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Record 111,000 school children had Covid last week

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Molly Rowe, 15, from St John Ogilvie High School in Hamilton receives her vaccines from Dentist Nollaig O Callaghan at Fernhill community centre in Rutherglen, South Lanarkshire (Andrew Milligan/PA) (PA Wire)
Molly Rowe, 15, from St John Ogilvie High School in Hamilton receives her vaccines from Dentist Nollaig O Callaghan at Fernhill community centre in Rutherglen, South Lanarkshire (Andrew Milligan/PA) (PA Wire)

The number of pupils absent from school for Covid-related reasons has increased by 5,000 in two weeks, including a record number of confirmed cases.

Latest figures from the department for education show that 2.6 per cent of all state school pupils were off school on Thursday for Covid reasons, compared to 2.5 per cent two weeks previously.

It means the number of pupils off school because of the virus increased from 204,000 to 209,000 in a fortnight.

Of the latest absent pupils, 111,000 had a confirmed case of coronavirus, compared to 102,000 previously. 81,000 were off with a suspected case of coronavirus, while 5,000 were at home due to restrictions that were put in place to manage an outbreak.

The overall attendance rate in state schools was 90 per cent, which is a slight improvement on the previous figure of 89.5 per cent.

James Bowen, director of policy for school leaders’ union NAHT, said: “We currently have record Covid-related absence in schools. The government cannot just sit back and accept the growing numbers of cases amongst school-age children.

“We also know that staff are being affected too and that many schools are struggling to stay open with increasing numbers of teachers and support staff testing positive. We now have record numbers off with a confirmed case of Covid and it is clear that more needs to be done to control the spread.”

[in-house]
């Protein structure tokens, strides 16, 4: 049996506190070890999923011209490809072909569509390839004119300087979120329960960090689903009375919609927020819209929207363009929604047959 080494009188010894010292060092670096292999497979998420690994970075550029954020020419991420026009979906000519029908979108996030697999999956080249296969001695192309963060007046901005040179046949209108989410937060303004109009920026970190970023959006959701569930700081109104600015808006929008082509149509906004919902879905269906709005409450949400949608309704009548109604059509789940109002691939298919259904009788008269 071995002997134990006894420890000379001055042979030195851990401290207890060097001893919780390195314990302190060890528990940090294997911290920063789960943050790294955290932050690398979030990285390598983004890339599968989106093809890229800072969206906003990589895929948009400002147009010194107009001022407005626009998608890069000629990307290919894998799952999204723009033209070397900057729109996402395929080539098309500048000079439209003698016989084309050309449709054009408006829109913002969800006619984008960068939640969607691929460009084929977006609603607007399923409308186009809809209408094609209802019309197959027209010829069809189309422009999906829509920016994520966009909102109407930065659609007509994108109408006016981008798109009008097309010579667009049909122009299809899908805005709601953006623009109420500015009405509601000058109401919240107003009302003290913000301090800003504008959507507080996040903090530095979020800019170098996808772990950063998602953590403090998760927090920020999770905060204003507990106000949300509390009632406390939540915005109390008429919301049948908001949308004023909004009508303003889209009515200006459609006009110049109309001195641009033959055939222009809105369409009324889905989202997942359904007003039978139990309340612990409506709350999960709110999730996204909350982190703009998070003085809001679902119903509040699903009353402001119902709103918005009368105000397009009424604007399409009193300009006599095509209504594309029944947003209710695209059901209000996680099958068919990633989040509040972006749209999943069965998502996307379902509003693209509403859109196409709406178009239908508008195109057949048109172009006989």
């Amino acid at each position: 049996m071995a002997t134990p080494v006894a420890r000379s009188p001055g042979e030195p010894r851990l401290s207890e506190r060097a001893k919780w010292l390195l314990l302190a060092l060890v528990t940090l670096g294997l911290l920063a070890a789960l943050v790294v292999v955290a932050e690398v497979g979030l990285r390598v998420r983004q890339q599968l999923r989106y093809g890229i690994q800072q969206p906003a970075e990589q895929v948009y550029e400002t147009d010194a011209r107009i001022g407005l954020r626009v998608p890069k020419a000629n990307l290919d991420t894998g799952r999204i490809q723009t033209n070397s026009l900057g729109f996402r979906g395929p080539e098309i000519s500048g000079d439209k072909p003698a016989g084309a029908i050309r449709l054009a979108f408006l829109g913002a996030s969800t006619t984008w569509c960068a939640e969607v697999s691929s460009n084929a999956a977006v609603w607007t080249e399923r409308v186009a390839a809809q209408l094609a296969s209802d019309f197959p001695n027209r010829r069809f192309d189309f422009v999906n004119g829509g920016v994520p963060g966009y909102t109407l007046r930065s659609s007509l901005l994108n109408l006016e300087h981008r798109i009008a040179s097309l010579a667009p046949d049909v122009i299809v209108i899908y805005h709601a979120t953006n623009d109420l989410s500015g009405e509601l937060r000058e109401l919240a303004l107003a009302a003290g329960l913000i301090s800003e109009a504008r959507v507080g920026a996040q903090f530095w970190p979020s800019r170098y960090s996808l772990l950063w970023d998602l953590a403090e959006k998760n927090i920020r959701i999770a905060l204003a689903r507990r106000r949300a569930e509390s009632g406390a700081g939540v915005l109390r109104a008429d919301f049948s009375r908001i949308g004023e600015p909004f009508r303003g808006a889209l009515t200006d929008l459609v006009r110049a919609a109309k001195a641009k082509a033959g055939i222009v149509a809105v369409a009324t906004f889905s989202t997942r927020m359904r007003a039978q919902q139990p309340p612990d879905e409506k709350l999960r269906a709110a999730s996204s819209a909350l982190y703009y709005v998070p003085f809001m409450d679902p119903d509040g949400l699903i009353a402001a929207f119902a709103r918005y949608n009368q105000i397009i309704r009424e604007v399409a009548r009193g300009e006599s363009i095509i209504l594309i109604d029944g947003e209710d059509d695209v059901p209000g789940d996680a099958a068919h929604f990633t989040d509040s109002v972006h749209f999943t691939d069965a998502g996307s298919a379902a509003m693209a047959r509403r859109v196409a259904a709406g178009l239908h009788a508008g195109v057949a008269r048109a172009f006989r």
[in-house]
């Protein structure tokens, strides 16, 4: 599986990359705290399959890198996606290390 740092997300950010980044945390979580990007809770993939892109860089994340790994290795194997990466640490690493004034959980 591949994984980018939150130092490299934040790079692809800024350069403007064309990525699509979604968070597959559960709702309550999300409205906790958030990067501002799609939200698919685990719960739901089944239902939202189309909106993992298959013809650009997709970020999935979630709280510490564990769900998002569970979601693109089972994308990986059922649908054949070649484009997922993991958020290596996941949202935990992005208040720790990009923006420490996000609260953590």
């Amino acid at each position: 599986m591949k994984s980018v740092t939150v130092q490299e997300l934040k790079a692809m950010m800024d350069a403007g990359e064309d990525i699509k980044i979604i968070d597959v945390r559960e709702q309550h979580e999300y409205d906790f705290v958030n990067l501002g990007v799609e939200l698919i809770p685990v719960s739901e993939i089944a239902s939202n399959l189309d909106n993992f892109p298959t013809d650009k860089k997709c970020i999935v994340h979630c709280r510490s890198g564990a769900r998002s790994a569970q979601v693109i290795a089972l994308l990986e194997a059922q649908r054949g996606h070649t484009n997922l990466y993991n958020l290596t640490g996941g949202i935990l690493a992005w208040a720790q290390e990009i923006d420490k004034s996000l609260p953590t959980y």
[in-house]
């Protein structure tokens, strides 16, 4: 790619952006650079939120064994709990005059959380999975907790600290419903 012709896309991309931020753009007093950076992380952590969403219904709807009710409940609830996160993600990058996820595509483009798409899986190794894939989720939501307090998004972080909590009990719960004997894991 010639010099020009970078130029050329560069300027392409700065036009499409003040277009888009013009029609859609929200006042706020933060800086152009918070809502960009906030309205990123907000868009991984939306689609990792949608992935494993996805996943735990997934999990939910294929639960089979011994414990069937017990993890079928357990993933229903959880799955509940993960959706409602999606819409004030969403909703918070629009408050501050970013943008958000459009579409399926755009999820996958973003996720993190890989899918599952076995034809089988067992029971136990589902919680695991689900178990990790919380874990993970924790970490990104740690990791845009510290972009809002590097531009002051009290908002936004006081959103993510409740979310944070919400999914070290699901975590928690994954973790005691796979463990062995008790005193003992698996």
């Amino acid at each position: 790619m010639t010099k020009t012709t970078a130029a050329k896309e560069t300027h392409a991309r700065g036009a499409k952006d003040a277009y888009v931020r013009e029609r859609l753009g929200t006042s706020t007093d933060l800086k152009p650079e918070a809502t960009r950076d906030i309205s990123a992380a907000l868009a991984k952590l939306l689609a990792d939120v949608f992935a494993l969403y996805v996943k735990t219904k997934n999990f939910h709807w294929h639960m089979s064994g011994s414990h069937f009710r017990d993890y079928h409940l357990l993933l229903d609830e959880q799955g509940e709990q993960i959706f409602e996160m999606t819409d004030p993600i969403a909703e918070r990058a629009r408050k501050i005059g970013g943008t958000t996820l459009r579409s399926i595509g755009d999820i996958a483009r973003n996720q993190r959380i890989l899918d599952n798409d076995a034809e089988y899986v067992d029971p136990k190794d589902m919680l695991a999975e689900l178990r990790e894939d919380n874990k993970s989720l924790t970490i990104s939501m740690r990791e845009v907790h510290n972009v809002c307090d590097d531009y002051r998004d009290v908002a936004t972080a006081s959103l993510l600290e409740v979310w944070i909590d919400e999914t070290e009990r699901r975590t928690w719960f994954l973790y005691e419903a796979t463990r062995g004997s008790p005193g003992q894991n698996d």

Geoff Barton, General Secretary of the Association of School and College Leaders, said: “Whilst it is pleasing to note a slight increase in overall attendance levels at schools and colleges, the underlying trend is yet another rise in the number of coronavirus-related absences among young people and, perhaps more worryingly, among education staff.

“The rise in staff absence may appear fractional but the reality is that it is now causing real headaches, with staffing problems further disrupting education. This is happening despite staff being vaccinated, with the issue exacerbated by an acute shortage of suitably qualified supply staff.”

A spokeswoman for the Department for Education said: “We are committed to protecting education, which is why the safety measures in place strike a balance between managing transmission risk with regular testing and enhanced ventilation and hygiene, and reducing disruption to face-to-face learning.

“We continue to work with parents and school and college staff to maximise students’ time in the classroom. The vaccination programme for 12-15-year-olds has already reached hundreds of thousands of students, and we encourage young people to get the vaccine and continue with twice weekly testing.”

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